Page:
Staying Tuned to the Challenges and Contradictions of Candy Retailing
Mary Ellen Kuhn
About this time six years ago I was pondering the wisdom of accepting the job I now hold as Confectioner’s editor. I had a few reservations. After a decade spent covering the full spectrum of food industry issues, I was concerned that reporting on only one segment — albeit a sweet one — would be too limiting.
Little did I know! Not only is the confectionery business immensely intriguing, but the fact that candy is distributed across such a broad array of retail channels — way more than your average food or beverage product — makes the process of covering it continually challenging. Then there’s the way that the category itself continues to evolve. After almost six years of watching this business pretty closely, I’ve got a few thoughts about the trends and issues that will be affecting all of us in the months ahead. So here goes.
The line between sweets and snacks will continue to blur. I hear that a number of chocolate/cookie hybrids are in the pipeline for rollout in the next couple of months. And given developments like Hershey’s acquisition of Mauna Loa late last year, I wouldn’t be at all surprised to see more candy and nut combos on supermarket shelves in the future.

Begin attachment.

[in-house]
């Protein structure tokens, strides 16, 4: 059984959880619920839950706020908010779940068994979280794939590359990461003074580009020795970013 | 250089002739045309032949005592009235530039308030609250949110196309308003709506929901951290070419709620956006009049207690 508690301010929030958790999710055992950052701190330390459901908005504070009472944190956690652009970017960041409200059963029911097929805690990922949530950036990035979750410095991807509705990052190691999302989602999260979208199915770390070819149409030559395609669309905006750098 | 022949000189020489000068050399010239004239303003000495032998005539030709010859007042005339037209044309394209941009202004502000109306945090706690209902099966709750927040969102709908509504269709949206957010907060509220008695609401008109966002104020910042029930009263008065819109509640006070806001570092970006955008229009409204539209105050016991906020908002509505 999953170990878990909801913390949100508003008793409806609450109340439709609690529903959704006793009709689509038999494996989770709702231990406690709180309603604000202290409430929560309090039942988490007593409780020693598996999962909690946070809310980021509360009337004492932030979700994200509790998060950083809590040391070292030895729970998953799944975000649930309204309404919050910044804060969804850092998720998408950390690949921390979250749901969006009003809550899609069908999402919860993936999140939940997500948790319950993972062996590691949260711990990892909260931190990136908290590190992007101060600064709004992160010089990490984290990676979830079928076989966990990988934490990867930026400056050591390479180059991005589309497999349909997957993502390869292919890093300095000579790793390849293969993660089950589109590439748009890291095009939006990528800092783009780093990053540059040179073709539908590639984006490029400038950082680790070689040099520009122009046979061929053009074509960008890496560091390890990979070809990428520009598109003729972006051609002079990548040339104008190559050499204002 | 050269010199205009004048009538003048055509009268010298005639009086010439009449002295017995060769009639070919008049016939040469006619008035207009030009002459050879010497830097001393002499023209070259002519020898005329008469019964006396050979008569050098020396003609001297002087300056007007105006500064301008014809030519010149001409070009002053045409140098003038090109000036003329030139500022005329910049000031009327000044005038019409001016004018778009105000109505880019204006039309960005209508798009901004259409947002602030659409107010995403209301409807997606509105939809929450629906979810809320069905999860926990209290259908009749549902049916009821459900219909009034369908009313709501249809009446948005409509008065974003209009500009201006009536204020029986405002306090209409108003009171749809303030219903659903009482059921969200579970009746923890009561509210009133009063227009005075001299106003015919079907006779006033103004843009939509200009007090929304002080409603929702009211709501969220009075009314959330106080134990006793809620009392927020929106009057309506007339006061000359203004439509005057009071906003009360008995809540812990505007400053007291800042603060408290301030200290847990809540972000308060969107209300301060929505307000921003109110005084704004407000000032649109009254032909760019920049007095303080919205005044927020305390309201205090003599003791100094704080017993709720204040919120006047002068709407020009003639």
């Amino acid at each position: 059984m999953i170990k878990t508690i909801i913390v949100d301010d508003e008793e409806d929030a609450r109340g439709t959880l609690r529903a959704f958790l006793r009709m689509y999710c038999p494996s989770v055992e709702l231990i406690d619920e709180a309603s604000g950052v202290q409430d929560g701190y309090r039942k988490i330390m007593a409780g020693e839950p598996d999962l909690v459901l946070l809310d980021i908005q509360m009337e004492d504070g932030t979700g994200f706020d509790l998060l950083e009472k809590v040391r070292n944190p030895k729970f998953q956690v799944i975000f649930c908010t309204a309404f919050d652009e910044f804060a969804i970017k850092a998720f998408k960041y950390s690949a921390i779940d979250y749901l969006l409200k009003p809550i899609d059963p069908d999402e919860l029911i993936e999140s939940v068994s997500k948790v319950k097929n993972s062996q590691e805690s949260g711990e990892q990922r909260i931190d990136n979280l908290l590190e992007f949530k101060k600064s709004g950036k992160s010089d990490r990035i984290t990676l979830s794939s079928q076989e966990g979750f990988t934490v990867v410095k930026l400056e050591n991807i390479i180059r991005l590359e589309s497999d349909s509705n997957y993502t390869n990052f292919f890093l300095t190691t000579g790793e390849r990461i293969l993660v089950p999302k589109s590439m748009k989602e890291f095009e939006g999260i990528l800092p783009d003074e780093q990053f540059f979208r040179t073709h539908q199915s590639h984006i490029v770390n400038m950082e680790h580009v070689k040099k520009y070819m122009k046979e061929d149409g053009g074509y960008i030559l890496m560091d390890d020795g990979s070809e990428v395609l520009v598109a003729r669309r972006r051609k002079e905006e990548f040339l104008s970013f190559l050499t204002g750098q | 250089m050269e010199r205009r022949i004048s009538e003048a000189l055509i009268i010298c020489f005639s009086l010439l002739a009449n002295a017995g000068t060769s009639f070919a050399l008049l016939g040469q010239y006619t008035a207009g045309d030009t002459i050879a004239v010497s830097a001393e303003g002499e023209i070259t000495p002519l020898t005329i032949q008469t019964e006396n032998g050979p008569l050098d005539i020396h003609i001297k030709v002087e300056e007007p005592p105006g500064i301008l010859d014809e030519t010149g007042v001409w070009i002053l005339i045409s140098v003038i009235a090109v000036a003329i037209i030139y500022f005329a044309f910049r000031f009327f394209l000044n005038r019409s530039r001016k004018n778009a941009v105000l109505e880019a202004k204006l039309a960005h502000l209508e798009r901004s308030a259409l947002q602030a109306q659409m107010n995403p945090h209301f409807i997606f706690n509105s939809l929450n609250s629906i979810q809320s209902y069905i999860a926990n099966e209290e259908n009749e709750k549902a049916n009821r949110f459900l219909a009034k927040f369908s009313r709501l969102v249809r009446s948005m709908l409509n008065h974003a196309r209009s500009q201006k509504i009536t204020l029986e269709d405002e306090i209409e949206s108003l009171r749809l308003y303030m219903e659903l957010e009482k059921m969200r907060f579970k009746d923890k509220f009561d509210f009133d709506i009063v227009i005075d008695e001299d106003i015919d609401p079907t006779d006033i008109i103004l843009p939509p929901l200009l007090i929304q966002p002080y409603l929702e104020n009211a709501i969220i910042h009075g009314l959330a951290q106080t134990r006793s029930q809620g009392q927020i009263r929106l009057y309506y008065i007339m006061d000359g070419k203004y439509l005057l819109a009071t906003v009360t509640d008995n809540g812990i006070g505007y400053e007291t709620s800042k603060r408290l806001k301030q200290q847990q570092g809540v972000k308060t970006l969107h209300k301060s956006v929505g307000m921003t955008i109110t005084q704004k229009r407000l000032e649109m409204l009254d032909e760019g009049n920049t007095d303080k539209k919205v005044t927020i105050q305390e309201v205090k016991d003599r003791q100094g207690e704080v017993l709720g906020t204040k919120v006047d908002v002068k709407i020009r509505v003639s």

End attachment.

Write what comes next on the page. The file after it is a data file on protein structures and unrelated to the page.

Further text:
More and more candy makers will “get it” on the matter of healthful product positioning. At the recent NCA & ECRM EPPS Candy Marketplace, it was great to see that Simply Lite Foods’ new line of fruit chews and gummies comes with portion packs. Ask almost any dietitian; portion control is the way to go for truly healthful eating. Snack makers already are mining the opportunity for 100-calorie packs in a very big way, and our industry should be doing something similar.
Channel complexity will intensify. As if this business of “channel blurring” could get any more complicated! I’m pretty sure that’s where we’re headed, however.
Take the much-pressured supermarket channel alone. Within recent weeks we’ve seen news of chains like Marsh and Wegmans moving their expansive and beautiful “lifestyle” stores into new markets. At the other end of the spectrum, Food Lion has announced the opening of its third Bottom Dollar store. (Love that name!) The stores offer bargain-priced products in a no-frills, but upbeat and inviting environment. Supervalu plans to debut a value-priced organic foods retail outlet in Indianapolis in January, which is certainly an interesting niche given that value pricing has not traditionally been associated with organic foods.
The good news about all this: it means new opportunities for retailers and vendors to merchandise well-targeted niche products. The challenging part: vendors will need to be even sharper and more flexible in order to effectively position products for the increasingly complex array of retailing venues. As I’ve learned over the past six years, this is not a simple business.